Columns 16.5.2017 06:29 am

Zille’s not only writing her own political obituary, she’s hurting her legacy

Helen Zille. Picture: Supplied

Helen Zille. Picture: Supplied

Someone please tell her she would thrive in retirement.

I think it was Napoleon Bonaparte who said “never interrupt your enemy when he’s making a mistake”.

That is advice Western Cape Premier Helen Zille seems to never have come across.

The ANC has been busy making a series of blunders on all fronts for the past few months, if not years.

In fact, the unspoken consensus among political analysts is that the ANC in its current form is a gift that keeps on giving – to the opposition, that is.

President Jacob Zuma is the cherry on top.

So, all should be well in the camp of the official opposition, shouldn’t it? Well, not quite.

The lady who gave us the Democratic Alliance as we know it today is hellbent on – if not interrupting the ANC while they are busy committing their most blatant blunders to date – helping to distract from those blunders.

In the midst of the whole country screaming for the head of the president, the erstwhile leader of the DA saw fit to tweet in praise of the unseen and little-acknowledged benefits that colonialism bestowed on its subjects.

That she has been charged and is facing disciplinary processes within the DA is old news. What is worrisome is that, like a raging bull in a china shop, she has chosen not to go down without a fight.

That would not be a problem if the only political obituary she was busy writing was hers alone, but in choosing to take on the leader of the DA, Mmusi Maimane, in public, she is dragging him and the party down a road they cannot afford to be on right now.

They should now be basking in the glory provided by the continued bungles of the ruling party, but she has chosen to go very public with her desire to contribute to the nature of public discourse in South Africa. A public discourse that has seen fit to “demonise everything white”, with young black students going back to the angry writings of Frantz Fanon to justify their rage.

What happened to leaving DA Youth to fight their own battles in the contest of ideas in the public discourse?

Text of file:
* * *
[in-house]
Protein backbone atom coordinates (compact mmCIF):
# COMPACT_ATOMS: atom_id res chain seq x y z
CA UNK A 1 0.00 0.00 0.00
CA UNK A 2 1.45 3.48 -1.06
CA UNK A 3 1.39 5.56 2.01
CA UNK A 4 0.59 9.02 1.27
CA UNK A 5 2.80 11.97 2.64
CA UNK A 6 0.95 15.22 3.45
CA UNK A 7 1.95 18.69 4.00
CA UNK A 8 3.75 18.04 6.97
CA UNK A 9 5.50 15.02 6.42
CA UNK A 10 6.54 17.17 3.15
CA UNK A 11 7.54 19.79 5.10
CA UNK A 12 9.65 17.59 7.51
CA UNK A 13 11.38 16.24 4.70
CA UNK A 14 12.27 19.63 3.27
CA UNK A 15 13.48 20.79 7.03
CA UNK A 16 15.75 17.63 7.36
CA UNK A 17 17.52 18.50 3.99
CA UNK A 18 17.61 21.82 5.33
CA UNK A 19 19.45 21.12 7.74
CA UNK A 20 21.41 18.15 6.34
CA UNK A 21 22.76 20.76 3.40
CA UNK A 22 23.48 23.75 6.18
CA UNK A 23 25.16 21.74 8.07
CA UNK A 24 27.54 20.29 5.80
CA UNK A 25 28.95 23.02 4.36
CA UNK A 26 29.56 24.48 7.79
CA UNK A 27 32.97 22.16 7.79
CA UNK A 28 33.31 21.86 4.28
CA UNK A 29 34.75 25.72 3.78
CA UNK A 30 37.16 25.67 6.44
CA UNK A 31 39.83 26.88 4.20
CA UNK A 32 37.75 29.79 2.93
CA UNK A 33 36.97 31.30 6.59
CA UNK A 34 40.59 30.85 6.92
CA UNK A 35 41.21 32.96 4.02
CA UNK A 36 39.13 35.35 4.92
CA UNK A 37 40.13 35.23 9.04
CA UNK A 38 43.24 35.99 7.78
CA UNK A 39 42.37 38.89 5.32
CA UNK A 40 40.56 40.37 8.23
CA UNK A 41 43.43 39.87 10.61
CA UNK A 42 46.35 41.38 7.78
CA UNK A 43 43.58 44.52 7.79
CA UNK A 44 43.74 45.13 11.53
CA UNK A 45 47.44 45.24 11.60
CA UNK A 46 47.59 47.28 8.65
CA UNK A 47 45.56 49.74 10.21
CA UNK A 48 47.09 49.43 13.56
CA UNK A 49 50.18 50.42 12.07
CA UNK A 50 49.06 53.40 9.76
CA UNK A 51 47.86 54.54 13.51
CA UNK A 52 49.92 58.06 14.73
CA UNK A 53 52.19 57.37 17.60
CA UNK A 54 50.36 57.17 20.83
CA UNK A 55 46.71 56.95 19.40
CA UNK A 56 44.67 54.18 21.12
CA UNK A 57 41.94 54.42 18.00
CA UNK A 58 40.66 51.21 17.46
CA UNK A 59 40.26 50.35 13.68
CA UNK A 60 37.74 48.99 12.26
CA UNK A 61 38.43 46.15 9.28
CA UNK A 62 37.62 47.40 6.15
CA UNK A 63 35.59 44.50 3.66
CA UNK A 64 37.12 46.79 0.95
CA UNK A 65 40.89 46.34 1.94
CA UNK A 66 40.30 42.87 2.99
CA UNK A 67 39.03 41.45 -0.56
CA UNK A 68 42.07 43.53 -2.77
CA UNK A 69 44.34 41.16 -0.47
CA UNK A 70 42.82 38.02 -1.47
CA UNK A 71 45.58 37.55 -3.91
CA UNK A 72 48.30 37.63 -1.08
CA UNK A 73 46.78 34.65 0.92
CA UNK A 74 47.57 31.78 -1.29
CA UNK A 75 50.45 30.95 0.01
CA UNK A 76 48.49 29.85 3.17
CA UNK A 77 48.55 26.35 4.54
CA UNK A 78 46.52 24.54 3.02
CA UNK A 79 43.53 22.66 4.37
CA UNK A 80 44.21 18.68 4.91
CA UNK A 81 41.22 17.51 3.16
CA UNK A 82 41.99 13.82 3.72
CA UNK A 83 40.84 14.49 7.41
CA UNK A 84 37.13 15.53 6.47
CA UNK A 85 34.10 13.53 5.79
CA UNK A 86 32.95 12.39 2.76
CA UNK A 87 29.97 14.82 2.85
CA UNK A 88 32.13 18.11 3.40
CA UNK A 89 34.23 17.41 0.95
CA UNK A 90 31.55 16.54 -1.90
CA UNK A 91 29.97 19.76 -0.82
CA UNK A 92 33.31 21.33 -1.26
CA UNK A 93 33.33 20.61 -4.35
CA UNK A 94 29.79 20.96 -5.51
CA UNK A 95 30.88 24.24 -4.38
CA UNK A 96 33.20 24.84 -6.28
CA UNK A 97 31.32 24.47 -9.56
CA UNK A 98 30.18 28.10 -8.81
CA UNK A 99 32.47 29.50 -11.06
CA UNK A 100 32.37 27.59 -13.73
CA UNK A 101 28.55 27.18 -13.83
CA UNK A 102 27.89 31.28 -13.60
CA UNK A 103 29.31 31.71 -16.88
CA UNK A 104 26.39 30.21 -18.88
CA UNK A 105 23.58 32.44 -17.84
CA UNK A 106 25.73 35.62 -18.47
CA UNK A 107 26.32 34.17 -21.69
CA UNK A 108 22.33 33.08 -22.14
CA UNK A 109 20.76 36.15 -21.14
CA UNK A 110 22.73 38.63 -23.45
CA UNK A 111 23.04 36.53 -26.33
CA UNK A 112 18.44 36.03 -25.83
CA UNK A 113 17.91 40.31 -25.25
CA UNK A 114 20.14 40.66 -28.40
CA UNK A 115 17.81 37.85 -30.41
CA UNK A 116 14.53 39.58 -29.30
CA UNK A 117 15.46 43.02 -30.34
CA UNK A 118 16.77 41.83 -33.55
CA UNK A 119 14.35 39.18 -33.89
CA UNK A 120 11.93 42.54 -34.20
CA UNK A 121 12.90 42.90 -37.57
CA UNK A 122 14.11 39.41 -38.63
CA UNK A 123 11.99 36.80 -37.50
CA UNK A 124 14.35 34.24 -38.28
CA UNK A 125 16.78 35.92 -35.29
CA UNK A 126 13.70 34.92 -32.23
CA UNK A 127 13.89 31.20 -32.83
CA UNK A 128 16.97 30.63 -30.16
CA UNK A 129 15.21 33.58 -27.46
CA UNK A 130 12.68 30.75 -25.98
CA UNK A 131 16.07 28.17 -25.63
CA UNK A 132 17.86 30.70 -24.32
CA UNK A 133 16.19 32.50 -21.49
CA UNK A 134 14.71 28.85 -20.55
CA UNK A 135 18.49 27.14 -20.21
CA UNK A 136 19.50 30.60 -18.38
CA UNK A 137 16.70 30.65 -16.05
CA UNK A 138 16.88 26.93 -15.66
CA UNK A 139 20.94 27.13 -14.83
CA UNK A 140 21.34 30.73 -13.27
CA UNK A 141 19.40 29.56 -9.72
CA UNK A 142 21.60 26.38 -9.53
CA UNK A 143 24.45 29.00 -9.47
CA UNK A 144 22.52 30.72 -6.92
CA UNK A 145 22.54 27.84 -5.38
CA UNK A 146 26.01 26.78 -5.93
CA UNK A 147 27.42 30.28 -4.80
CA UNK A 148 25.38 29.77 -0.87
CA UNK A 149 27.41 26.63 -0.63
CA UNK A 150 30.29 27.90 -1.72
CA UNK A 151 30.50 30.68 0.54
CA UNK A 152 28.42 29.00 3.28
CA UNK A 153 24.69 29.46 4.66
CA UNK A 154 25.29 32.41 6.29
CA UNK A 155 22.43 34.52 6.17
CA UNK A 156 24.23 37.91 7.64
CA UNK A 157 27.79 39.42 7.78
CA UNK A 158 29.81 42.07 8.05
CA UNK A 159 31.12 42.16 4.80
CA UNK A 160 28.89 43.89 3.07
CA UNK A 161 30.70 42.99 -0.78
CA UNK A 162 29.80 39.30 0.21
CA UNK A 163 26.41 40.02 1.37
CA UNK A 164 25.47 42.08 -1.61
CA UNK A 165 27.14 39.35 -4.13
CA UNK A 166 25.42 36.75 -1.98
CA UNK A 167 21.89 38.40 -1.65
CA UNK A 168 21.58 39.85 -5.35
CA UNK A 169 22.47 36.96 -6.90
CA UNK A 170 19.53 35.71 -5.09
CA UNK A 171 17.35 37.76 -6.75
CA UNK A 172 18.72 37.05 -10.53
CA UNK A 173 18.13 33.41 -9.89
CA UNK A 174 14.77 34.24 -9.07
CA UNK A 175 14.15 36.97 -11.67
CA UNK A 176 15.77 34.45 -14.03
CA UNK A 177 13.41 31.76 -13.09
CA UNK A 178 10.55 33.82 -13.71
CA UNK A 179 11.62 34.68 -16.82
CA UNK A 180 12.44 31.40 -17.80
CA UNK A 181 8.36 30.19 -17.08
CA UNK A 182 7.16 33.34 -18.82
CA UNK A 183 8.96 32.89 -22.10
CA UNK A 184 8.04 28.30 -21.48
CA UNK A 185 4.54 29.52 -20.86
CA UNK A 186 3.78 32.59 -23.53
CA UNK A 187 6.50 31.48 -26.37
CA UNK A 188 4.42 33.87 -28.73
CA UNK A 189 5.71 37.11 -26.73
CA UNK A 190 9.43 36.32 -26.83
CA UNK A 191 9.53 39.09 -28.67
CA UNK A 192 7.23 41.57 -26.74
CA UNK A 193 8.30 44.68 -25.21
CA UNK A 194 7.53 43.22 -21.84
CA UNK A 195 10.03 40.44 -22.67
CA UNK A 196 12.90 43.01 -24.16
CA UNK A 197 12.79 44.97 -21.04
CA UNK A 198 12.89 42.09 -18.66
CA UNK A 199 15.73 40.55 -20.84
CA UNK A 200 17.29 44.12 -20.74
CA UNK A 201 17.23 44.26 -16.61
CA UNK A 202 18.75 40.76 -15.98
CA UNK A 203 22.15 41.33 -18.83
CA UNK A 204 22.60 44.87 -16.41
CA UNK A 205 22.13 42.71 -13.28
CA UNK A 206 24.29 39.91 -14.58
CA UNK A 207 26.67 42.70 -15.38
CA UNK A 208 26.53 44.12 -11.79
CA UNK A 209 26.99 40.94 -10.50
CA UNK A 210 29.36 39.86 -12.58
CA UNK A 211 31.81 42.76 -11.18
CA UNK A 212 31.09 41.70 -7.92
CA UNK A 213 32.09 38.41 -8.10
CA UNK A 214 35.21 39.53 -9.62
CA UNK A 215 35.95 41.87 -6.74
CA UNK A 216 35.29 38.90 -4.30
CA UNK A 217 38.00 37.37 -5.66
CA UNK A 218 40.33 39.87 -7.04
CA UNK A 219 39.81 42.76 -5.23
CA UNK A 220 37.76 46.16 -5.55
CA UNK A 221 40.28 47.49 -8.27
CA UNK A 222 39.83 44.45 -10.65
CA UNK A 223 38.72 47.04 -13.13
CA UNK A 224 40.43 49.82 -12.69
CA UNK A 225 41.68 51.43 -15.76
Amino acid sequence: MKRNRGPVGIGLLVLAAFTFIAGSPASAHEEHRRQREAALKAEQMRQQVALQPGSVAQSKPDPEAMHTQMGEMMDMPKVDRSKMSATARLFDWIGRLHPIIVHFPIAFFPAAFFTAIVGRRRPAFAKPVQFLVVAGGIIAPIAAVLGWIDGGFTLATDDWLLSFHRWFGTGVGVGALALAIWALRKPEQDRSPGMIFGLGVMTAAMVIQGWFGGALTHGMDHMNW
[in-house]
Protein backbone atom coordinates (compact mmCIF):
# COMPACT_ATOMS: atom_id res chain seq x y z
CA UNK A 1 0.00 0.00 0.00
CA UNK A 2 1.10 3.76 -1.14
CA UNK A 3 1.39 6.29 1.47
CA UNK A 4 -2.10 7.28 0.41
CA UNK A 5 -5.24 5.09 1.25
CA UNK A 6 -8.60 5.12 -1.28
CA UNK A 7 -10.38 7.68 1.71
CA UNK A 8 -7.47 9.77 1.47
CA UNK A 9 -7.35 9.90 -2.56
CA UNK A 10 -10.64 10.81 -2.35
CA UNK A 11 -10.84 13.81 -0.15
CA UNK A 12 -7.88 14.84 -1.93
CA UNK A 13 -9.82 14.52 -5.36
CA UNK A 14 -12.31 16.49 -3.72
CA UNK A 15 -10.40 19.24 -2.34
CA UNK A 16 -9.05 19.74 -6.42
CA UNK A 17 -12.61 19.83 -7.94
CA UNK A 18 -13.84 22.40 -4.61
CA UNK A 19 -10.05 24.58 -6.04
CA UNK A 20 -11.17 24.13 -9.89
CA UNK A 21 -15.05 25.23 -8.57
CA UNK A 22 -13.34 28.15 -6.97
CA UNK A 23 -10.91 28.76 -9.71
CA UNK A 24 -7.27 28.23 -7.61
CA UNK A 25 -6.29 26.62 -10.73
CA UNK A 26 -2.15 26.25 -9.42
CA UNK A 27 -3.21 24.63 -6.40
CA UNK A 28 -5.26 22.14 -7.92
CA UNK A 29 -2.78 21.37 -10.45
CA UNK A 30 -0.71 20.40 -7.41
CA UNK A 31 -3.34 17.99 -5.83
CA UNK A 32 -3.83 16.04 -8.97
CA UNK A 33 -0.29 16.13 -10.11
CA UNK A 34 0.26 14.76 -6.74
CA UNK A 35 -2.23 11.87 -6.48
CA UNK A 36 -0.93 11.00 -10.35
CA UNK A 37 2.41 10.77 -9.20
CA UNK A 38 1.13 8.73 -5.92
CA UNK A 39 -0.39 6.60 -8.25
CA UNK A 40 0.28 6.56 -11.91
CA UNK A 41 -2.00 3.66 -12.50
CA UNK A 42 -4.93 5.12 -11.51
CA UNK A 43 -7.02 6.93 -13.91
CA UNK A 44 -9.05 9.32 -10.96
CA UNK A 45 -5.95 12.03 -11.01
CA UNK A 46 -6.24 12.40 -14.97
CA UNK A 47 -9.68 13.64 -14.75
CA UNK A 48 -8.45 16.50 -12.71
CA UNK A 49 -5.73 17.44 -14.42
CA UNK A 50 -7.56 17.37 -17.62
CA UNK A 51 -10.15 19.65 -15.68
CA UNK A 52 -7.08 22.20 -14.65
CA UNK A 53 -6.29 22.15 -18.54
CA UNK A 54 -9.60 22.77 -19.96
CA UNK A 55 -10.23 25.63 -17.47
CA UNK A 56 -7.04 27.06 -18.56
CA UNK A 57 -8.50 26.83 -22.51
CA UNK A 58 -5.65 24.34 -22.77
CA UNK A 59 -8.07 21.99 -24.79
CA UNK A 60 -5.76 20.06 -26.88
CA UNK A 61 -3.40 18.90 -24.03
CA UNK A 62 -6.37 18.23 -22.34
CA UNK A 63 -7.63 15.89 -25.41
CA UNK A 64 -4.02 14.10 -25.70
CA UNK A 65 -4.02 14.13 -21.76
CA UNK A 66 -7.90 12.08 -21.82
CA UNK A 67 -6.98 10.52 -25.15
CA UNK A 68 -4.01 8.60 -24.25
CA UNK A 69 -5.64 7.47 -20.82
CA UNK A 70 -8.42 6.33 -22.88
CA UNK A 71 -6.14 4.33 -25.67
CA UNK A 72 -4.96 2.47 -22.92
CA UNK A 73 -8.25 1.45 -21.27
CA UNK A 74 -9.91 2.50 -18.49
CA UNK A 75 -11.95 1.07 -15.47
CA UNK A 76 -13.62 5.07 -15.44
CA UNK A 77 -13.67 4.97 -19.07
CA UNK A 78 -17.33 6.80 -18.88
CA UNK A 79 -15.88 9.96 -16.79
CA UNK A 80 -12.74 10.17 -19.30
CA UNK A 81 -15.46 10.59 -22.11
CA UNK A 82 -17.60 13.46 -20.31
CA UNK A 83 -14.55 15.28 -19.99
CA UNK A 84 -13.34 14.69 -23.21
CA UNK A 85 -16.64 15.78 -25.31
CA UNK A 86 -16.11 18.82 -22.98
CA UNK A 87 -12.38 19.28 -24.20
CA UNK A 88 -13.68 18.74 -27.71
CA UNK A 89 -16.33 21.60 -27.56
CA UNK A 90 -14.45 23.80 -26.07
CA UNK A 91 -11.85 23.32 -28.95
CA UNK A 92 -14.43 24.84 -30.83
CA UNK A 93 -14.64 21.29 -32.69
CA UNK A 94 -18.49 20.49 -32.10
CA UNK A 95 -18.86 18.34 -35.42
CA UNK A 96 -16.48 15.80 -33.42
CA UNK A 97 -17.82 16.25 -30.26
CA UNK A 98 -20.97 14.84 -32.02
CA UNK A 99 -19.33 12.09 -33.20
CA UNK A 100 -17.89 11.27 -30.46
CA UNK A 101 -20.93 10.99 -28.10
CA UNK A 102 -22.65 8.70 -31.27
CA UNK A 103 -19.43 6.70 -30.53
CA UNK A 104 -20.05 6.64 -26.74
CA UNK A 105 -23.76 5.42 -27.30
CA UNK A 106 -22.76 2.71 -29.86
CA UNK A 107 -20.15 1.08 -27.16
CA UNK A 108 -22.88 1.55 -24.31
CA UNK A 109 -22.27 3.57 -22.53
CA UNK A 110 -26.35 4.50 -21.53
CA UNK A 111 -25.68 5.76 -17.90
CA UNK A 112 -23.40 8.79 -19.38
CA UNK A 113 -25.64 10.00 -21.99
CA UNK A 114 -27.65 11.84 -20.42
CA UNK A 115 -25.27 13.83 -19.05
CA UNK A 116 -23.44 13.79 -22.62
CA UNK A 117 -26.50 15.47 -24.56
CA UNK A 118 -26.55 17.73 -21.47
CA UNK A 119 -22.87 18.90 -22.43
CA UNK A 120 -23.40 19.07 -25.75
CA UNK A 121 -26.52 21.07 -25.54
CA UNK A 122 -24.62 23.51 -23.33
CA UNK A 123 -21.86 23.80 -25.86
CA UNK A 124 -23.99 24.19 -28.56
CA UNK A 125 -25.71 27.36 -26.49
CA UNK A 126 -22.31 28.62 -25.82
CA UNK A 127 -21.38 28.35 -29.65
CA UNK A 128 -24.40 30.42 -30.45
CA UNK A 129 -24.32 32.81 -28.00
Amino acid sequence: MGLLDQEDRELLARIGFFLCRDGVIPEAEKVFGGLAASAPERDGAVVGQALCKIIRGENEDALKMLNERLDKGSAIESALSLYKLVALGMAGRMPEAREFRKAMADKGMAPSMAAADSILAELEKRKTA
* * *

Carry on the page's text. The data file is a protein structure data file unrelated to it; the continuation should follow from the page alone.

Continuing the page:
When Zille cries foul about the suppression of “white opinion” soon after tweeting about the positives of colonialism, she does exactly what her party always accuses the ANC and the president of doing: “playing the race card” to stifle debate.

There is no need for any white person to feel stifled on the debate on decolonisation and the black majority unshackling themselves from the suffocating clutches of a system that has defined every single aspect of their existence for centuries.

That debate, like the right of minority groups to define themselves in the current dispensation, cannot be delegated to groups or individuals outside those groups.

What Madam Zille fails to see is that going on the rampage after having been charged by her party plays into the hands of those who have always argued that she is the piper and Maimane dances to her tune.

She’s destroying her own legacy within the DA.

Only a fool would argue against the assertion that Zille transformed the DA into the force it is today. She single-handedly fought off the old guard who were content to have the DA as a bastion of all the relics of the former Democratic Party and National Party.

She became so powerful that she could hand-pick her own successor.

But power is seductive and she misses being at the centre of it. Someone please tell her she would thrive in retirement, as has been suggested by one of our most respected political analysts and columnists.

Sydney Majoko.

Sydney Majoko.

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